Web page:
In rural communities it is not uncommon to find dwellings that are restricted by Agricultural Occupancy Conditions (‘AOC’). The wording of such conditions can vary, but follow a common theme and the purpose is to restrict the occupation of the properties to those who are employed or last employed in agriculture (or forestry) together with their dependents.
Certificate of lawfulness – without restriction of occupation
Nadhim Zahawi’s family have been successful in obtaining a certificate of lawfulness to reside in their AOC property without restriction of occupation. Previous applications to lift the AOC were refused but no enforcement action for breach of the AOC was taken. This enabled the time in which enforcement action could be taken to run out.
Agricultural Occupancy Conditions – when a breach occurs
Where an AOC property is resided in by people who do not meet the condition such breach can be deemed lawful where that breach has occurred for a continuous period of ten years or more.
Where an applicant making an application for a certificate of lawfulness demonstrates the continuous breach (on the balance of probabilities), a certificate of lawfulness should be issued by Local Authorities. The date of the certificate certifies that at that time the use of the property by persons not meeting the terms of the AOC was lawful. But be warned, should the property ever be resided in by someone who meets the AOC, because the condition has not been removed, the AOC would bite again and the lawfulness of the unrestricted occupation would be lost, unless ten years is built up again by another continuous 10 year breach (and perhaps another successful certificate application).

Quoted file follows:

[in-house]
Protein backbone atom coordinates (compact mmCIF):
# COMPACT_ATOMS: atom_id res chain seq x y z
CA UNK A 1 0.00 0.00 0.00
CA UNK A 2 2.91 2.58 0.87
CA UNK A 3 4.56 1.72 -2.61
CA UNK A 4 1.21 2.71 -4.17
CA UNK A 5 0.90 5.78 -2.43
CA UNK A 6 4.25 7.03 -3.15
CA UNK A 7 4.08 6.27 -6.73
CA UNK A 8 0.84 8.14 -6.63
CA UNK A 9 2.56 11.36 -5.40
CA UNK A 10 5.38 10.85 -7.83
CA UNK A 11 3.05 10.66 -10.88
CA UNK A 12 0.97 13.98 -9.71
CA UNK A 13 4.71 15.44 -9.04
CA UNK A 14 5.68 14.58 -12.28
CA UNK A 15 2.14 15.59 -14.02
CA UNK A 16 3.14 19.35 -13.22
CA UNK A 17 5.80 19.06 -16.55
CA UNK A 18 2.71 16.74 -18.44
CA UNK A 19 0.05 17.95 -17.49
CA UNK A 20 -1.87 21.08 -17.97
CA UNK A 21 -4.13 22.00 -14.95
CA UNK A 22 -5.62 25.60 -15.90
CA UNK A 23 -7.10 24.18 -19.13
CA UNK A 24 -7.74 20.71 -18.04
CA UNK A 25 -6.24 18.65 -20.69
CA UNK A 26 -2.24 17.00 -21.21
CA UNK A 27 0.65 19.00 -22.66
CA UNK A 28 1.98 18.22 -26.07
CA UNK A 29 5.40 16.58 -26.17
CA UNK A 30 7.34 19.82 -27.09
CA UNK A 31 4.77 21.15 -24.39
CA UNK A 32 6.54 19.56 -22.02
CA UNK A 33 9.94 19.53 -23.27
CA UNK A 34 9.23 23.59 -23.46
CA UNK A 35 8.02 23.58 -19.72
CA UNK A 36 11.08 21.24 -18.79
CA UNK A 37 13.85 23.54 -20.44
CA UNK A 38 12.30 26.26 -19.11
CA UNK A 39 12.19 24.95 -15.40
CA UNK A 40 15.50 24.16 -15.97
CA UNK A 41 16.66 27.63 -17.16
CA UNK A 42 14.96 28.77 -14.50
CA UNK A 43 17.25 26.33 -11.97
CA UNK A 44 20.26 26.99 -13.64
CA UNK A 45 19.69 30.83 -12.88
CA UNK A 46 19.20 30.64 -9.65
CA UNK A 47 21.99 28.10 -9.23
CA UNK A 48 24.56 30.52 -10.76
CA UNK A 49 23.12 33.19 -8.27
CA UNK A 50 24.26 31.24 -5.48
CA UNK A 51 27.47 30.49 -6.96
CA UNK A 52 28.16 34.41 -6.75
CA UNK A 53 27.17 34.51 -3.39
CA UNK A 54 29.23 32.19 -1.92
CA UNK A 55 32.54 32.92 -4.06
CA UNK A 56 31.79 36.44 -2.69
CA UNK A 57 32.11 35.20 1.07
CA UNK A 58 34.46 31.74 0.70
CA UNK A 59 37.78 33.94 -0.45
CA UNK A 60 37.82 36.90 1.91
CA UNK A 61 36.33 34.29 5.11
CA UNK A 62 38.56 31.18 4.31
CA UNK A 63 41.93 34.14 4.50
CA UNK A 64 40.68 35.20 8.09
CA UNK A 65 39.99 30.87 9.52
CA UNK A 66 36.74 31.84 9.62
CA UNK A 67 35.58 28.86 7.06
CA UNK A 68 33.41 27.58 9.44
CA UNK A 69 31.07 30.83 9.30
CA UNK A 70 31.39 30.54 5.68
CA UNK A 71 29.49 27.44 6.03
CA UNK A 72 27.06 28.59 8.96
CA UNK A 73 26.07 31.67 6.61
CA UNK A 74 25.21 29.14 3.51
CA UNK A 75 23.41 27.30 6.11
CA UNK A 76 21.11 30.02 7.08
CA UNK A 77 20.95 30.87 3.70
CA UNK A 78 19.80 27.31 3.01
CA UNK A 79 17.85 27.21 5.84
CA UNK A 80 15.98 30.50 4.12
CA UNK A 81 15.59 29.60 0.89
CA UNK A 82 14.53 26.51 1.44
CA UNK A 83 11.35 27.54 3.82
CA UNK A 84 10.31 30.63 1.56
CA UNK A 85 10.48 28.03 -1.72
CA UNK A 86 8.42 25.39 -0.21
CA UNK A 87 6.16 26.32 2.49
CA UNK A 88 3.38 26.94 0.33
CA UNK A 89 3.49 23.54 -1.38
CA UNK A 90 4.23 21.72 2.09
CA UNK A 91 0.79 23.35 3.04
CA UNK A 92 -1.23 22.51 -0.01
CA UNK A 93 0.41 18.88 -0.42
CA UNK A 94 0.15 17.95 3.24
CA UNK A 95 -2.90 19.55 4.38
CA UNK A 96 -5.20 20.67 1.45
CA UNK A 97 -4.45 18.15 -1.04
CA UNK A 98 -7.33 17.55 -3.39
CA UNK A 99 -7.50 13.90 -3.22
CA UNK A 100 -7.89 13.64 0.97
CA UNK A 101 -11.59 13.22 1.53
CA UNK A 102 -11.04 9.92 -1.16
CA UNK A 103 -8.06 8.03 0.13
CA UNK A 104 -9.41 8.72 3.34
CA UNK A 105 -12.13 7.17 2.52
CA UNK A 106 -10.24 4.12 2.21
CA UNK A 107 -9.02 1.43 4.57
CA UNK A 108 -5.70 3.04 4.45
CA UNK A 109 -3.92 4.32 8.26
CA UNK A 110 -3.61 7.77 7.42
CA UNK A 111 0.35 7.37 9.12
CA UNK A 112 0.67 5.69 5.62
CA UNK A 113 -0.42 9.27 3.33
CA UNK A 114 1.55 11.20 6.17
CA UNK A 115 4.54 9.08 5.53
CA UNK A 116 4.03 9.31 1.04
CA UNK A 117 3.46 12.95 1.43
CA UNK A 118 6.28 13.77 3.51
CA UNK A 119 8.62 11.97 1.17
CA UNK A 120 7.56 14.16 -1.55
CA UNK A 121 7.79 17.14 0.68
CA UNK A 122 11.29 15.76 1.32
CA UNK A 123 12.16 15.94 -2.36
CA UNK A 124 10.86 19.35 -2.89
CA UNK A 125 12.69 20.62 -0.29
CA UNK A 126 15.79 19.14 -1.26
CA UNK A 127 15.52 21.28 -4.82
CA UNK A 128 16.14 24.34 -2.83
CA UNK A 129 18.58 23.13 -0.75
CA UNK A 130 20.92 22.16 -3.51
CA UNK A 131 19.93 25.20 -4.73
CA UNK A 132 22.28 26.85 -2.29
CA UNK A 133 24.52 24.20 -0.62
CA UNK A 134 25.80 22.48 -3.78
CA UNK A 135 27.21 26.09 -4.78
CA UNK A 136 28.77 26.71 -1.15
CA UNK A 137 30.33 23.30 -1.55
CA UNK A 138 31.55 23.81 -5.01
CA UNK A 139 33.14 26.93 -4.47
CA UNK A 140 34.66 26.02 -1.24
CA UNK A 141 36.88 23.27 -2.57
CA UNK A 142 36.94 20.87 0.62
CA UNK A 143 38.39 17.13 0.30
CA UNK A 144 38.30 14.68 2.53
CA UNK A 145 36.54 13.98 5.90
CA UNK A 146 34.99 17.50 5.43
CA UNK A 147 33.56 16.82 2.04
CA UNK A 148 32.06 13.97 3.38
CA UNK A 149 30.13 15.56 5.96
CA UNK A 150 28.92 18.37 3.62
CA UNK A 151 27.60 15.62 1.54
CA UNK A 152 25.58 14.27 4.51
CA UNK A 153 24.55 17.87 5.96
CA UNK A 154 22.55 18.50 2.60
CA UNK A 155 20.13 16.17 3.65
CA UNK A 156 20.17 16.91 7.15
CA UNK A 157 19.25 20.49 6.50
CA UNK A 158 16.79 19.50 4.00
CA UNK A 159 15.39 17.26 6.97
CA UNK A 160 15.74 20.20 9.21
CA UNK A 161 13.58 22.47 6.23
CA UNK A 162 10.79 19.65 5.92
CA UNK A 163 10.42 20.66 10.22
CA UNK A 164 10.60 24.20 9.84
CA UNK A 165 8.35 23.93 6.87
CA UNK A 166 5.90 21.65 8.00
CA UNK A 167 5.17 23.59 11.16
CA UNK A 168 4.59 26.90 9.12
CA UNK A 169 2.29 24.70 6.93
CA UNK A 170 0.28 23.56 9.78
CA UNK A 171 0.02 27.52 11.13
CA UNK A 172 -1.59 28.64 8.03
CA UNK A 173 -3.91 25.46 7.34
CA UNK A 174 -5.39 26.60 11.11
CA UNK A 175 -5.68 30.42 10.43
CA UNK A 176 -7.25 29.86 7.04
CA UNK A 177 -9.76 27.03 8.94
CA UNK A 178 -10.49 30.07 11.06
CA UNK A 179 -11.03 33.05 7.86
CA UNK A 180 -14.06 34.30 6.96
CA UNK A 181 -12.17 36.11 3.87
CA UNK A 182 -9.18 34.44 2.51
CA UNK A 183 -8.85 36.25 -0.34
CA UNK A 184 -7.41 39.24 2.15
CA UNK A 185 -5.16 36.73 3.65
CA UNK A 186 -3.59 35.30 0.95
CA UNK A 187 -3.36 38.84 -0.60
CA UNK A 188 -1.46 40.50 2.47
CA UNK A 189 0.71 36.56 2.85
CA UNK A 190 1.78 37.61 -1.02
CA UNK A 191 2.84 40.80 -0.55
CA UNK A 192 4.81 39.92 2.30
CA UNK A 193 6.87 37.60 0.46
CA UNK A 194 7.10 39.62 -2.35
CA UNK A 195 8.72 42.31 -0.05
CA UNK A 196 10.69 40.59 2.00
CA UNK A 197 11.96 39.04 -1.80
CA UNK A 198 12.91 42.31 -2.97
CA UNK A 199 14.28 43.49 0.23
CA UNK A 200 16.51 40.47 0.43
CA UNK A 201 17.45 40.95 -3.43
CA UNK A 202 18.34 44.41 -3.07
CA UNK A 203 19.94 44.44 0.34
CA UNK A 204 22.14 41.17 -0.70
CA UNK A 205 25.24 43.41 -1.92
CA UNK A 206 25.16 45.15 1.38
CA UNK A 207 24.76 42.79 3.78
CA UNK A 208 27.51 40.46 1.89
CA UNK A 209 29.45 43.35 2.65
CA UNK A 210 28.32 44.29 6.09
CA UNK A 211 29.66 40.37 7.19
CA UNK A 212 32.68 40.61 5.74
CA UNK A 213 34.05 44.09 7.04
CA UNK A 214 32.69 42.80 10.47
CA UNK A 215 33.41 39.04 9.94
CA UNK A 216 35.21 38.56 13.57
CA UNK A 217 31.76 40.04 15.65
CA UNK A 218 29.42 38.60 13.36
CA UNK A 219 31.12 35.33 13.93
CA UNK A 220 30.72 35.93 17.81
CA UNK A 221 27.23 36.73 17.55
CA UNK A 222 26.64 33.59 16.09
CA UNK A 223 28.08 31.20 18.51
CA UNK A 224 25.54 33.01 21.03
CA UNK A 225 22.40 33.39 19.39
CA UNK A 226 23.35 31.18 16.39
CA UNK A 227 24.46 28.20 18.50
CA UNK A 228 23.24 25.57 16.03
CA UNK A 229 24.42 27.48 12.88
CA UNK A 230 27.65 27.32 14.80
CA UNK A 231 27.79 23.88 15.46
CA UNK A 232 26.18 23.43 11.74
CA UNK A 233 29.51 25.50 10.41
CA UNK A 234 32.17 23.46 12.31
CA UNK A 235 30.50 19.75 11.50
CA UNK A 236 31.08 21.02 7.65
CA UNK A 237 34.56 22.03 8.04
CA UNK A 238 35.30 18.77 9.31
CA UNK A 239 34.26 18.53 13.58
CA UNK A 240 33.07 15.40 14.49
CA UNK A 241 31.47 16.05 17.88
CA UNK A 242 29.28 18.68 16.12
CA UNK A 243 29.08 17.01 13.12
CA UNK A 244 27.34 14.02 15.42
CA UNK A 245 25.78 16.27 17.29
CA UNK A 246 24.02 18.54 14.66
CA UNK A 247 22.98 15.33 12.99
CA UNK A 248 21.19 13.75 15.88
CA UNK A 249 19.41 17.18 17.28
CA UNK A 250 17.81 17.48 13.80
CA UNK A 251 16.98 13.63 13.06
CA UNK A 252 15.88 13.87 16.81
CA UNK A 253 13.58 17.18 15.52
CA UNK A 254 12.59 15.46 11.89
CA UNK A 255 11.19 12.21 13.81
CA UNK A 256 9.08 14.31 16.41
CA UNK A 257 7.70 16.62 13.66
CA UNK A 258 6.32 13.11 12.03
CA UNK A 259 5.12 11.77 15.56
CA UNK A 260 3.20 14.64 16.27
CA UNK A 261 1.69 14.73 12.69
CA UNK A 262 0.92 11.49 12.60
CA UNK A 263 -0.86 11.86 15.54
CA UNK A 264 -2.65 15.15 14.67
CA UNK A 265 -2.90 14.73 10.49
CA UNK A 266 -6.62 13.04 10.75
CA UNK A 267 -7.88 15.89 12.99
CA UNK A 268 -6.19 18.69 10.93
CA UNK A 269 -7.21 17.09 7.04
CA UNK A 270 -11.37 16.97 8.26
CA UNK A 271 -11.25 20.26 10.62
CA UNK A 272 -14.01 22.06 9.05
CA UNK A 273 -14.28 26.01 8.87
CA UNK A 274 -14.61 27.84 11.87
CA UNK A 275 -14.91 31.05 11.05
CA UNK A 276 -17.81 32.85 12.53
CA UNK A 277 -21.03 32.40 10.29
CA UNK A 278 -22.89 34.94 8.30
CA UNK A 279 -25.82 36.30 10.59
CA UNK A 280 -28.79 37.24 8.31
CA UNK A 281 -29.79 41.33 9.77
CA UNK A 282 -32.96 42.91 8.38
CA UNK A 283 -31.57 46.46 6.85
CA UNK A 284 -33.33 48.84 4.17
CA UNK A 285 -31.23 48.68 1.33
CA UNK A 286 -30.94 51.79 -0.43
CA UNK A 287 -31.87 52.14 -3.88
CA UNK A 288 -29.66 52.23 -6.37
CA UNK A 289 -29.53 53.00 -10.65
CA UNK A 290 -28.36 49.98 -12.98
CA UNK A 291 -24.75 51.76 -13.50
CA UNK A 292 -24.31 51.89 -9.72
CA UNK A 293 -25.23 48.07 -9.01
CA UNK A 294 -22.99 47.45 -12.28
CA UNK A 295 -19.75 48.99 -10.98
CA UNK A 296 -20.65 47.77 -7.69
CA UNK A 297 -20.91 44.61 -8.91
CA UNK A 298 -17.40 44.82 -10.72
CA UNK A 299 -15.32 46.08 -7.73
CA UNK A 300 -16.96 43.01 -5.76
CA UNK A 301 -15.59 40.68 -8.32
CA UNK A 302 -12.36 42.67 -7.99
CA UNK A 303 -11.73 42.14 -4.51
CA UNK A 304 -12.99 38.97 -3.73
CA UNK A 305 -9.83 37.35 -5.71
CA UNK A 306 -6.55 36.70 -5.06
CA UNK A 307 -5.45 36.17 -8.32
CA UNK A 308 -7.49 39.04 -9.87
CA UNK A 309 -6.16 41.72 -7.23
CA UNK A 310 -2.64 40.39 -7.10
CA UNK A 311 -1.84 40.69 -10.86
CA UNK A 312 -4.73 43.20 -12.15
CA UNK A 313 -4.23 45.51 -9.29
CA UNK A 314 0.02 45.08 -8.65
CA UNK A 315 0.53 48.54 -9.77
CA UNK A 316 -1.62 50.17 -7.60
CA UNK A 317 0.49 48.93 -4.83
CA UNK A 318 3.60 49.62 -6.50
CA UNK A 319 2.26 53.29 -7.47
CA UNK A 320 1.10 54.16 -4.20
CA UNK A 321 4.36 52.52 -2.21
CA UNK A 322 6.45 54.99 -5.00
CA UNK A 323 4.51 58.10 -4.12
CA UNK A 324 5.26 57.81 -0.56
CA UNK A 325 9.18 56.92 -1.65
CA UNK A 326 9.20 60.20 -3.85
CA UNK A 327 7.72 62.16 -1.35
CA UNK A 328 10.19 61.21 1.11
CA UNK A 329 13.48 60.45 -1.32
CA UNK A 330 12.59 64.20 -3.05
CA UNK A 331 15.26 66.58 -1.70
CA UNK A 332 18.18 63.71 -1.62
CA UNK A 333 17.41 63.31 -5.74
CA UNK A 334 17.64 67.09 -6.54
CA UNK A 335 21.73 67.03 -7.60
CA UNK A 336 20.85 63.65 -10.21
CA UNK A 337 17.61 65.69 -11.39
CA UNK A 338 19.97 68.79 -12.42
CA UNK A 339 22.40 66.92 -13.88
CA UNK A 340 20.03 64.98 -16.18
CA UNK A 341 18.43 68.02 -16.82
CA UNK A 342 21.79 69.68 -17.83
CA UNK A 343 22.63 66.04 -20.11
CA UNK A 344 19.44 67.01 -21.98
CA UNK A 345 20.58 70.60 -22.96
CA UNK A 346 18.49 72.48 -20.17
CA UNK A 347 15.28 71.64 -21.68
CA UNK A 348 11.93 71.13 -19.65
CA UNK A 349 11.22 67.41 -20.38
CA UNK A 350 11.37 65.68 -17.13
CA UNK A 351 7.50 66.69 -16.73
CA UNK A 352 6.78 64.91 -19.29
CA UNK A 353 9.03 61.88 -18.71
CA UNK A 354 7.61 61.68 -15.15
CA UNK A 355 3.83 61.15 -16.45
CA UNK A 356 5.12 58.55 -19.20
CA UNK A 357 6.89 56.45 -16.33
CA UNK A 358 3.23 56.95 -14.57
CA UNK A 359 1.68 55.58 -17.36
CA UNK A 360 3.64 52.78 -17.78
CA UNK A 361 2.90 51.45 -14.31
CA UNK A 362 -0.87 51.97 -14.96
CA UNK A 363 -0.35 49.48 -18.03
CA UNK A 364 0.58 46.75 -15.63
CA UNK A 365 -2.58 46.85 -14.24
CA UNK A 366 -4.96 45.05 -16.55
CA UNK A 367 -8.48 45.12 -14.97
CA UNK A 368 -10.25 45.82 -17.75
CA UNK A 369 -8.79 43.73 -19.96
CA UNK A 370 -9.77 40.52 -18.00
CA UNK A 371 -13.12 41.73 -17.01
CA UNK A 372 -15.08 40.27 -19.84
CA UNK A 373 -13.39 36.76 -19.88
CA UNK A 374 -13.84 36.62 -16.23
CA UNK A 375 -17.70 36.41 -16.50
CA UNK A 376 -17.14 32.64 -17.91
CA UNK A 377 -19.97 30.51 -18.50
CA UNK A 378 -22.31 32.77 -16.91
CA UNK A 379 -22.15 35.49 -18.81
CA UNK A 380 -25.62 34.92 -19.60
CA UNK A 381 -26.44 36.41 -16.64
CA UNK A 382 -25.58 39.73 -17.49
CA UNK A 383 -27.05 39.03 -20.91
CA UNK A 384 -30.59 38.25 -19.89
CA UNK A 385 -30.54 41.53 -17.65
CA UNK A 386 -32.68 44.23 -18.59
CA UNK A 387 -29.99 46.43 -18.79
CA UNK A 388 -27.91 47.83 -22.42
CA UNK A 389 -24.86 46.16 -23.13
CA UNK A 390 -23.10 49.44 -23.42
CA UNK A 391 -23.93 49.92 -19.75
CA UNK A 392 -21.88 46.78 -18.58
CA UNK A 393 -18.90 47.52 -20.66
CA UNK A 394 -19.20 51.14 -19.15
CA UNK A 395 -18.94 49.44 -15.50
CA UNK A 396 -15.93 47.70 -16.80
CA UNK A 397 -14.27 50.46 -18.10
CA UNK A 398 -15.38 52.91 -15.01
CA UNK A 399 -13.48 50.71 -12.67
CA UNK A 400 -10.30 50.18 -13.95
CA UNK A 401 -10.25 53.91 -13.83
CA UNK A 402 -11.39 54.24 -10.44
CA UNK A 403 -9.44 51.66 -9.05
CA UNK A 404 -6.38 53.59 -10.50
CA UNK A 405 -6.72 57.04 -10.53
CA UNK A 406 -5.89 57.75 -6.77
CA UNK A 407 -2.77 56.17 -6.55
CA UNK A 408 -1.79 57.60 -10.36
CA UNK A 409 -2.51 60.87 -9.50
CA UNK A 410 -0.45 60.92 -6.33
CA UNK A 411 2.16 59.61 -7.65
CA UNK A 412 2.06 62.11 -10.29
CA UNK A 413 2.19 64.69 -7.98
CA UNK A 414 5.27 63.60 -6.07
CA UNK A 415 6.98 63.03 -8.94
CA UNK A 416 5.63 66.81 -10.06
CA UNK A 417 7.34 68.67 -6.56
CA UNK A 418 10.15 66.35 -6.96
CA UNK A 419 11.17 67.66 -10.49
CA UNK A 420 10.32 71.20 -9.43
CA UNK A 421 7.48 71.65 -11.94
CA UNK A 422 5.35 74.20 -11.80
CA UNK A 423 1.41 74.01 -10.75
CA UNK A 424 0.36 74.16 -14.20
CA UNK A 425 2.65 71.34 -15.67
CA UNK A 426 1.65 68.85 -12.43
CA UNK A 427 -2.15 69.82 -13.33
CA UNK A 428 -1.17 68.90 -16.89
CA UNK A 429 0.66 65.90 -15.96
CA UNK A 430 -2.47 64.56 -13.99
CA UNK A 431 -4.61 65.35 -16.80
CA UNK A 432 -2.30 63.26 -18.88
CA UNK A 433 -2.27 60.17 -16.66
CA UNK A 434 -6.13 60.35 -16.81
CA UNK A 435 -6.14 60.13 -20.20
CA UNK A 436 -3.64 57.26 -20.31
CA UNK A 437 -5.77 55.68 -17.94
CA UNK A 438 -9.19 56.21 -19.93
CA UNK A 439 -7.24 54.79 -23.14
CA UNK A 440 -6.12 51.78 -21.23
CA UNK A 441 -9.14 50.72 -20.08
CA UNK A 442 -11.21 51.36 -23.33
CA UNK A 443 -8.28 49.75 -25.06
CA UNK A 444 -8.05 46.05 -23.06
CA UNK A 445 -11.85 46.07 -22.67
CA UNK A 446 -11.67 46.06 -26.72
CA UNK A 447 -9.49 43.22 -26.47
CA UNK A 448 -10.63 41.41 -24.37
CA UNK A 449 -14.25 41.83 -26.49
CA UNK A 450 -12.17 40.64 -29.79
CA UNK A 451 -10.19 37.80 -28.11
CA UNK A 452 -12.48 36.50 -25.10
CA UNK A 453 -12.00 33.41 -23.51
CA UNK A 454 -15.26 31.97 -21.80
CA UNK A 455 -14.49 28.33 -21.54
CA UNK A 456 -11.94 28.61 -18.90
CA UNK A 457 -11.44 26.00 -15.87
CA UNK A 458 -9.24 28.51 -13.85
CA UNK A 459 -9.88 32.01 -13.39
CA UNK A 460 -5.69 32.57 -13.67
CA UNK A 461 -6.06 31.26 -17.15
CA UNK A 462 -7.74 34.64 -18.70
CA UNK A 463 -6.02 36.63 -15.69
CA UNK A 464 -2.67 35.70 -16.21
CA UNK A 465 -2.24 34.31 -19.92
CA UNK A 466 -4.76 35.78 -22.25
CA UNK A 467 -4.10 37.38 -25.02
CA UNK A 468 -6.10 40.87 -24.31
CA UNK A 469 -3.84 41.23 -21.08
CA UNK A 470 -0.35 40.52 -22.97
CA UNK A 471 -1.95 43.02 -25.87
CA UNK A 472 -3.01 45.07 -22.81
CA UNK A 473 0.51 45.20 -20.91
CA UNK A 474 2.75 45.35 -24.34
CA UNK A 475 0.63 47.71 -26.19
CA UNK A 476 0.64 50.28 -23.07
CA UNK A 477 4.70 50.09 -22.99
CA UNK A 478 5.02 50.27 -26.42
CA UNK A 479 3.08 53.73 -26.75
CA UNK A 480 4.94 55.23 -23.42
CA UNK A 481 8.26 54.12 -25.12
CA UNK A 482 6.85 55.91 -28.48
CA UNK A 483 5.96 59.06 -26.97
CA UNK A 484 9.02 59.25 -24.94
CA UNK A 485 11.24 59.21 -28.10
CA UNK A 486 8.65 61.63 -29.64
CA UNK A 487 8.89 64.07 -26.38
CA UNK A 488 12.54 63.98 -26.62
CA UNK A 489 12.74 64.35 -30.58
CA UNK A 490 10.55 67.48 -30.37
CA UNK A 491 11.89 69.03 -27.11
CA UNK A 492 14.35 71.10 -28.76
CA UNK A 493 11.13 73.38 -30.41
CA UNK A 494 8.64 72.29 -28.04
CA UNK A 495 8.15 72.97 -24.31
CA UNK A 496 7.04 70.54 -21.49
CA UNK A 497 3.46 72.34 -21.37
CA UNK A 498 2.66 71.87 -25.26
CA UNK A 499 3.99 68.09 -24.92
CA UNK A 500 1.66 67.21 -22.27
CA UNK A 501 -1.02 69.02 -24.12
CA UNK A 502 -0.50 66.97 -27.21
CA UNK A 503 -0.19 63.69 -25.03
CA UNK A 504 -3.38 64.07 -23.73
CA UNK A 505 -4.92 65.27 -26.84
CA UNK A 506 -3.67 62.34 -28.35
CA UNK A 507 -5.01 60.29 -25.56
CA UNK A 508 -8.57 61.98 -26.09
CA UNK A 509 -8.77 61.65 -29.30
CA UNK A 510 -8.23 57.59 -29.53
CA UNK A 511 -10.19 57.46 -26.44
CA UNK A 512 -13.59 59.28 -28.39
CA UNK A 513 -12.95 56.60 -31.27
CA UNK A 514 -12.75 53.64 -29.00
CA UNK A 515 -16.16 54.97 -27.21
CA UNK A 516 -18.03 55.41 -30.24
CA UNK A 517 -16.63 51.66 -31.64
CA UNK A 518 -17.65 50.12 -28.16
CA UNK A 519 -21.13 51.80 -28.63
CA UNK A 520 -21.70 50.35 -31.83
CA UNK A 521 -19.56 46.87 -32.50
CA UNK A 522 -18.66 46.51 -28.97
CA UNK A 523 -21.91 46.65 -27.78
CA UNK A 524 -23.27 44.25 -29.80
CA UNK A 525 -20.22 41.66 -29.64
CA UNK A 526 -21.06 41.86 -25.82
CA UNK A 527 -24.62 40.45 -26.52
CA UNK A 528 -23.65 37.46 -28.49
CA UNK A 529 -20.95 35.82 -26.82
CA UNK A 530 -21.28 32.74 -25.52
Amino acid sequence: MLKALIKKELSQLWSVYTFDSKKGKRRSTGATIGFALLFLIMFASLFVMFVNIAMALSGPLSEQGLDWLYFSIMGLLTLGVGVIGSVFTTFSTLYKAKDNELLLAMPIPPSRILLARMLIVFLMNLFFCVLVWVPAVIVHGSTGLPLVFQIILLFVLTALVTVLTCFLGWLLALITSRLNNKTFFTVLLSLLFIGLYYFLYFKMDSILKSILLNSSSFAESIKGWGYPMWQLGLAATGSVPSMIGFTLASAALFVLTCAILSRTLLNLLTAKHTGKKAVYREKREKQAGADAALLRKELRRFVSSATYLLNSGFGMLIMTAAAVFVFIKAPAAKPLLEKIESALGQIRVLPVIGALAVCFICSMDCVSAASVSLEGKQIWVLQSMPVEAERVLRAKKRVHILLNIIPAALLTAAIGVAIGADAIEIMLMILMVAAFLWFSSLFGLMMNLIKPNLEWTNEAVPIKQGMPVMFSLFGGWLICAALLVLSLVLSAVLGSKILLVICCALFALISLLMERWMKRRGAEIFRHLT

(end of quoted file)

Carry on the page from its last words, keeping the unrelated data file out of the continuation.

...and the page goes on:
Whether an AOC has been breached can be complex
For example, the definition of ‘dependents’ within an AOC has been considered by the courts. In one case the agricultural operations were operating at a substantial loss and therefore not contributing to the household in terms of financial support. It was claimed that this signified a breach of the condition as an occupier of the dwelling was not dependent upon income generated by agricultural work and thus they were entitled to a certificate. However, it was held that ‘dependents’ as a matter of ordinary language are capable of being dependent in a non-financial manner, with key factors such as emotional support and care considered just as important as finances and hence there was no breach of the AOC and no certificate would be issued.
Of course the result in that judgment meant that the occupants could continue to occupy the property as they met the terms of the AOC. As such, it is possible to occupy an AOC dwelling, where the land is being worked for agriculture in some form. It does not necessarily have to be done in a way which makes it the main source of financial support, or even a profit. The key is dependency, which is capable of manifesting itself in a non-financial capacity.
Demonstrating a continuous breach can sometimes prove difficult with each case turning on their own individual facts, with temporary breaks in occupation proving to be especially tricky.
AOC conditions can also be lifted in other ways as another of our articles sets out.
The Planning team at Stephens Scown regularly deal with AOC conditions and can be contacted should you need advice on either lifting an AOC or applying for a certificate of lawfulness for unrestricted occupation following a ten year breach.